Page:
The proportion of female investment professionals working at private equity (PE) and venture capital (VC) firms across Europe now stands at 20%, according to Level 20, However, that figure falls to just 10% when looking at women employed in senior level positions.
• Some 20% of investment professionals in private equity (PE) and venture capital (VC) across Europe are women, with the figure falling to 10% at the senior level
• Ireland has the highest proportion of senior female investment professionals (28%), followed by France and Spain with 15% and 13% respectively
• A total pf 38% of European PE firms still have all-male investment teams
The proportion of female investment professionals working at private equity (PE) and venture capital (VC) firms across Europea now stands at 20%, according to Level 20, However, that figure falls to just 10% when looking at women employed in senior level positions.
The not-for-profit organisation, which is dedicated to attracting and retiring more diverse talent in the European private equity and venture capital space, has published its first comprehensive data set covering the representation of female investment professionals in 13 European countries.
The research, which is based on data from over 1,000 PE and VC firms collectively employing more than 9,000 investment professionals in 2022, as well as UK data from 2021 employing an additional 5,000 staff, also reveals that at the junior level, women make up 34% of investment professionals. This disparity could be an indicator that diversity levels will rise in the future if the sector continues to take steps to encourage the retention and promotion of women in investment teams.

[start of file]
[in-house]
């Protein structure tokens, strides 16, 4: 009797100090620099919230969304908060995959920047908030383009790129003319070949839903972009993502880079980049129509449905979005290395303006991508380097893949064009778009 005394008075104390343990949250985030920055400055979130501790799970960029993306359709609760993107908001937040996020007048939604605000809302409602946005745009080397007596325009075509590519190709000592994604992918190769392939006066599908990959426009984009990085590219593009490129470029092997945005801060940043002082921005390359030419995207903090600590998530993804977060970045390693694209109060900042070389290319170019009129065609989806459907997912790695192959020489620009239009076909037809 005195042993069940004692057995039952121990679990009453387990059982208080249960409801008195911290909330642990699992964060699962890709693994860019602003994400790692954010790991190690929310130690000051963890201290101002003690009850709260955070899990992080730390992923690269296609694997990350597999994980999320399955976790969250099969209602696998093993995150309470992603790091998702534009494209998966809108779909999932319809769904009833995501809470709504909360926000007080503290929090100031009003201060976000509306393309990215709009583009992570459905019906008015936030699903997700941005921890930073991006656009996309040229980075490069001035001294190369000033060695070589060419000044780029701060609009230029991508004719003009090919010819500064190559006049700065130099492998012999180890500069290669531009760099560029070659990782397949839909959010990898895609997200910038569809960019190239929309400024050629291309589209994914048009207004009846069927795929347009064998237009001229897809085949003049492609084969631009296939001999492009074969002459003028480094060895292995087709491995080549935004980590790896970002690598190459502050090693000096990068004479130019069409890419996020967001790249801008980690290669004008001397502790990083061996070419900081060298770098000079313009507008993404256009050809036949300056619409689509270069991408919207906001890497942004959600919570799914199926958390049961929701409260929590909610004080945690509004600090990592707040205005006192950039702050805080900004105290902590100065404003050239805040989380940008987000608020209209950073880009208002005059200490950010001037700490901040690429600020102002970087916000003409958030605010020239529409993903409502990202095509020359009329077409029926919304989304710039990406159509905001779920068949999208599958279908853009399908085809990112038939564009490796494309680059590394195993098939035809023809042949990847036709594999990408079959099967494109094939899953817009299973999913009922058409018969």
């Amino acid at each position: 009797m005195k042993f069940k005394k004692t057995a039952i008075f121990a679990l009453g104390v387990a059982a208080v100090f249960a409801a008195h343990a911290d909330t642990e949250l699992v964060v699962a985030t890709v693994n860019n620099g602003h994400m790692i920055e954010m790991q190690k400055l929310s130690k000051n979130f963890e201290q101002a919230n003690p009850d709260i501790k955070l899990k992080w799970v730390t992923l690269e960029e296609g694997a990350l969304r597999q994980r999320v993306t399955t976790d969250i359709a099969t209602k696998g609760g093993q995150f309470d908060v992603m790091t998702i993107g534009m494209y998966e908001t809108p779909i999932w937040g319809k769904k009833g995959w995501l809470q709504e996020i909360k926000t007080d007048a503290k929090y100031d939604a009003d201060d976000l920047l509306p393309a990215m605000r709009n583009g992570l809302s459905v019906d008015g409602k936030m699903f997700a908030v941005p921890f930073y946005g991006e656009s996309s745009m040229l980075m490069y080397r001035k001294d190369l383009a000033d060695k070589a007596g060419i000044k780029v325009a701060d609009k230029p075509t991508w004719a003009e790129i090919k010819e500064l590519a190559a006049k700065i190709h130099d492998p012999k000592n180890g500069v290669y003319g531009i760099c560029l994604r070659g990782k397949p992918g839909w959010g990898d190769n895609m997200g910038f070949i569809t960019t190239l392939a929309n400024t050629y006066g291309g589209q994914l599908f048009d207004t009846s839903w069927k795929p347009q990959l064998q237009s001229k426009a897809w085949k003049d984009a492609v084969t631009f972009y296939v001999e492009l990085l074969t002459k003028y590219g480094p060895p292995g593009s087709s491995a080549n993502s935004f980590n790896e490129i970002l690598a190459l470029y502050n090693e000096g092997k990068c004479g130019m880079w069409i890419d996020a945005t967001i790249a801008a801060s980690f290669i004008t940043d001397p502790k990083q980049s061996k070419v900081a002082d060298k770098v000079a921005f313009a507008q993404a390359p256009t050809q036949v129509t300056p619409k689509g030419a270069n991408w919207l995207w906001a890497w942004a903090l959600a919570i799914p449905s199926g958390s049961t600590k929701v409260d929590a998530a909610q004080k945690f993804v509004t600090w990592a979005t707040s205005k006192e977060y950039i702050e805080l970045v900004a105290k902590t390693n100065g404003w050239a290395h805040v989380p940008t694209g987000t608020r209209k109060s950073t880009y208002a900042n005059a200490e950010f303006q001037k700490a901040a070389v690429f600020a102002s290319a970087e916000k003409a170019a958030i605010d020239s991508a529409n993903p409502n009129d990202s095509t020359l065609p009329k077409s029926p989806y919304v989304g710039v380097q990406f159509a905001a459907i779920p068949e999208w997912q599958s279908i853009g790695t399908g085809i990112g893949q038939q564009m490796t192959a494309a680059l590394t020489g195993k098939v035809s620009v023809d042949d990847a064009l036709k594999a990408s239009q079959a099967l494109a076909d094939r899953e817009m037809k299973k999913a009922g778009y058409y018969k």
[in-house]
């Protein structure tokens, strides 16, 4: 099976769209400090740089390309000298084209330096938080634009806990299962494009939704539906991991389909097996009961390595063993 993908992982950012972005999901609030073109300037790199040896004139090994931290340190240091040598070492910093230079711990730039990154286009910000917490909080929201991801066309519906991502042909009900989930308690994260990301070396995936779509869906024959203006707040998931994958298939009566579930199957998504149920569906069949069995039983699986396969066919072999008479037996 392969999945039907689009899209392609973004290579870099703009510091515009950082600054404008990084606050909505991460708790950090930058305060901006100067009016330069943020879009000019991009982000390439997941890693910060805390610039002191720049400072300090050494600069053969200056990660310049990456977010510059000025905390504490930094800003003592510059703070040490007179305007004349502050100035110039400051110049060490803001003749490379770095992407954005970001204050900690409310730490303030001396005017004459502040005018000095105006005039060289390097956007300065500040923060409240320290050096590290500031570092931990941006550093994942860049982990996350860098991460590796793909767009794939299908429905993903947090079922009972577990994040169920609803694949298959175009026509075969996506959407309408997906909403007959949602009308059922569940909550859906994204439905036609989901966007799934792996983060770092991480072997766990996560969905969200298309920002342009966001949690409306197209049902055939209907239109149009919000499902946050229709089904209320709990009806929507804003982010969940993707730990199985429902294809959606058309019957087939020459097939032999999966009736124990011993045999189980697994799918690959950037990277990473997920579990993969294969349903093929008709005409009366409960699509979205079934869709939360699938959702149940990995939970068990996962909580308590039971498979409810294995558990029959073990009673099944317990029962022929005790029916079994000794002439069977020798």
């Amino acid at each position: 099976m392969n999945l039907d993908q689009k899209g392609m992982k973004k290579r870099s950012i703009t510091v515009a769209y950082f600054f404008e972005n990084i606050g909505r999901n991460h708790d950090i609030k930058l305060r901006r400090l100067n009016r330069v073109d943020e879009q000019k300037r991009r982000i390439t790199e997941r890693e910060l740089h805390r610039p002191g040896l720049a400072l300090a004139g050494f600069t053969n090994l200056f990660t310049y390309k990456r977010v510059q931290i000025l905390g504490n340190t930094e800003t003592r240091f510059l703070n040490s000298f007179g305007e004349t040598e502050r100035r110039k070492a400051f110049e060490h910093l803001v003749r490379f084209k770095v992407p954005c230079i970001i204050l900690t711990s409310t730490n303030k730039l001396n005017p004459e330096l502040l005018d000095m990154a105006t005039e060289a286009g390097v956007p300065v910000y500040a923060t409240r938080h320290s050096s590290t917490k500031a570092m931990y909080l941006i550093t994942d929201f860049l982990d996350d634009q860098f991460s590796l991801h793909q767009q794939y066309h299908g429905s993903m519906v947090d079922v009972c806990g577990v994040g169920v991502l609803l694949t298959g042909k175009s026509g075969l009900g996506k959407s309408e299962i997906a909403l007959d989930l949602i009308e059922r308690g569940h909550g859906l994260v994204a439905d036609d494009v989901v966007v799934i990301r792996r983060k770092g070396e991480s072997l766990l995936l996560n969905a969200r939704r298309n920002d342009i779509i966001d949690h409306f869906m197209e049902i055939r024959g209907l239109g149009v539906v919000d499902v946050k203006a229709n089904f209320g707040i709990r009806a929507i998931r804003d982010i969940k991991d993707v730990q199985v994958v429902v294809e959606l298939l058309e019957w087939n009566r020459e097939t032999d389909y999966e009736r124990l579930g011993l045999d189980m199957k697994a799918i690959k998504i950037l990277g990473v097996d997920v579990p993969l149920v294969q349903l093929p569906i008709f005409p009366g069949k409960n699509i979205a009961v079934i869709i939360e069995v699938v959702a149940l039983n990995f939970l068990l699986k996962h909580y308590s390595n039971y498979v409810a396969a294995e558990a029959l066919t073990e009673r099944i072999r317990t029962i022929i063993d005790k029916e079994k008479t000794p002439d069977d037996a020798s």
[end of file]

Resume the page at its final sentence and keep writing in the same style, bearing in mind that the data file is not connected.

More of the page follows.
At the more junior level, female representation is highest in Sweden, Norway and France at over 40%, while at the senior level it is Ireland that leads the way with the highest proportion of female investment professionals at 28%. France and Spain are also diversity leaders with 15% and 13% of women respectively, occupying senior roles.
On average, a total of 38% of European PE firms still have all-male investment teams, these being most common in Denmark and the Netherlands, where 65% and 58% of investment teams, respectively, are solely staffed by men. Among the countries examined, only France comes in below 20% for all-male investment teams, at 18%.
The research project marks the first step in an effort to provide consistent gender-specific data to enable Level 20 and the wider PE and VC industry to benchmark current levels of gender representation, identify where progress can be made, and highlight the drivers and barriers to increasing diversity on a country-by-country basis.
Pam Jackson, CEO of Level 20, says: “The publication of our first annual European research report is a significant milestone, and serves as a great starting point to measure the progress the wider PE and VC industry is making on increasing diversity. While there is clearly more work to be done in ensuring women are fairly represented at the highest levels of the industry, we are greatly encouraged by the number of females at more junior levels, which bodes well for the future.”
Key Takeaway | GPs: The number of women working at more junior levels in the PE and VC industry is encouraging and could lead to greater female representation at senior levels, but only if firms commit to retaining and promoting women in investment teams.